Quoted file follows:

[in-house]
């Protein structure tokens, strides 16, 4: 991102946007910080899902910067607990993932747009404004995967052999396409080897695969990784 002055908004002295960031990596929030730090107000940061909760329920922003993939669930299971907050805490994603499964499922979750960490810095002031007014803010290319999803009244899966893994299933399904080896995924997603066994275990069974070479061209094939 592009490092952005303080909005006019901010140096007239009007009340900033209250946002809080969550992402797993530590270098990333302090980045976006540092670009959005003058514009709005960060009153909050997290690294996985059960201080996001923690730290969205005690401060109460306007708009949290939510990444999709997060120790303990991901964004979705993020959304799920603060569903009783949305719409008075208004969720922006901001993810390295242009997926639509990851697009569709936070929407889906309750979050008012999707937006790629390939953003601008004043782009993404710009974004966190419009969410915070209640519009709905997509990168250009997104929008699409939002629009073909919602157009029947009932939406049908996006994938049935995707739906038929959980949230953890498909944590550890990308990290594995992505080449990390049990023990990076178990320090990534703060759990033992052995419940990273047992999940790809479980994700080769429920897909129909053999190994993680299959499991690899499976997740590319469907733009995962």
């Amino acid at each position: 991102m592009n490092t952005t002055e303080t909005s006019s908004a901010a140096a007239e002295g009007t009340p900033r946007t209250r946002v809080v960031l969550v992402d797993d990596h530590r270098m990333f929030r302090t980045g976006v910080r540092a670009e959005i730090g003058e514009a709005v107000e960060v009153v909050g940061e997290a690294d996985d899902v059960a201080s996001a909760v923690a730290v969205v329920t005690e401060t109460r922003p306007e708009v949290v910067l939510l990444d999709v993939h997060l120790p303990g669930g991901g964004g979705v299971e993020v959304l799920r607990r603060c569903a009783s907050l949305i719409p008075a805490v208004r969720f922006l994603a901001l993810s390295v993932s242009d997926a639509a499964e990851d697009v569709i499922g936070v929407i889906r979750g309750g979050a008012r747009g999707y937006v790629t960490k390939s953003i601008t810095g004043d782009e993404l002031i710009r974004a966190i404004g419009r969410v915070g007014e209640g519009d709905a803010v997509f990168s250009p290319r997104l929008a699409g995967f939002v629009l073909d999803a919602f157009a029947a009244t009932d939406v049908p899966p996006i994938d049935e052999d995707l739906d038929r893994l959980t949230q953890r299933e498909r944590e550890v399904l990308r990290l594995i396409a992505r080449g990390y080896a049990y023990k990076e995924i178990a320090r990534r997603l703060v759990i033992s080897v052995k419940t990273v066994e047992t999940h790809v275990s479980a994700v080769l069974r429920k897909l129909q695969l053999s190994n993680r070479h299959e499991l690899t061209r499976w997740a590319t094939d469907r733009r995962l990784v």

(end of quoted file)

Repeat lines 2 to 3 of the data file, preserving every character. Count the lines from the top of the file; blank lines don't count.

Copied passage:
């Protein structure tokens, strides 16, 4: 991102946007910080899902910067607990993932747009404004995967052999396409080897695969990784 002055908004002295960031990596929030730090107000940061909760329920922003993939669930299971907050805490994603499964499922979750960490810095002031007014803010290319999803009244899966893994299933399904080896995924997603066994275990069974070479061209094939 592009490092952005303080909005006019901010140096007239009007009340900033209250946002809080969550992402797993530590270098990333302090980045976006540092670009959005003058514009709005960060009153909050997290690294996985059960201080996001923690730290969205005690401060109460306007708009949290939510990444999709997060120790303990991901964004979705993020959304799920603060569903009783949305719409008075208004969720922006901001993810390295242009997926639509990851697009569709936070929407889906309750979050008012999707937006790629390939953003601008004043782009993404710009974004966190419009969410915070209640519009709905997509990168250009997104929008699409939002629009073909919602157009029947009932939406049908996006994938049935995707739906038929959980949230953890498909944590550890990308990290594995992505080449990390049990023990990076178990320090990534703060759990033992052995419940990273047992999940790809479980994700080769429920897909129909053999190994993680299959499991690899499976997740590319469907733009995962």
């Amino acid at each position: 991102m592009n490092t952005t002055e303080t909005s006019s908004a901010a140096a007239e002295g009007t009340p900033r946007t209250r946002v809080v960031l969550v992402d797993d990596h530590r270098m990333f929030r302090t980045g976006v910080r540092a670009e959005i730090g003058e514009a709005v107000e960060v009153v909050g940061e997290a690294d996985d899902v059960a201080s996001a909760v923690a730290v969205v329920t005690e401060t109460r922003p306007e708009v949290v910067l939510l990444d999709v993939h997060l120790p303990g669930g991901g964004g979705v299971e993020v959304l799920r607990r603060c569903a009783s907050l949305i719409p008075a805490v208004r969720f922006l994603a901001l993810s390295v993932s242009d997926a639509a499964e990851d697009v569709i499922g936070v929407i889906r979750g309750g979050a008012r747009g999707y937006v790629t960490k390939s953003i601008t810095g004043d782009e993404l002031i710009r974004a966190i404004g419009r969410v915070g007014e209640g519009d709905a803010v997509f990168s250009p290319r997104l929008a699409g995967f939002v629009l073909d999803a919602f157009a029947a009244t009932d939406v049908p899966p996006i994938d049935e052999d995707l739906d038929r893994l959980t949230q953890r299933e498909r944590e550890v399904l990308r990290l594995i396409a992505r080449g990390y080896a049990y023990k990076e995924i178990a320090r990534r997603l703060v759990i033992s080897v052995k419940t990273v066994e047992t999940h790809v275990s479980a994700v080769l069974r429920k897909l129909q695969l053999s190994n993680r070479h299959e499991l690899t061209r499976w997740a590319t094939d469907r733009r995962l990784v």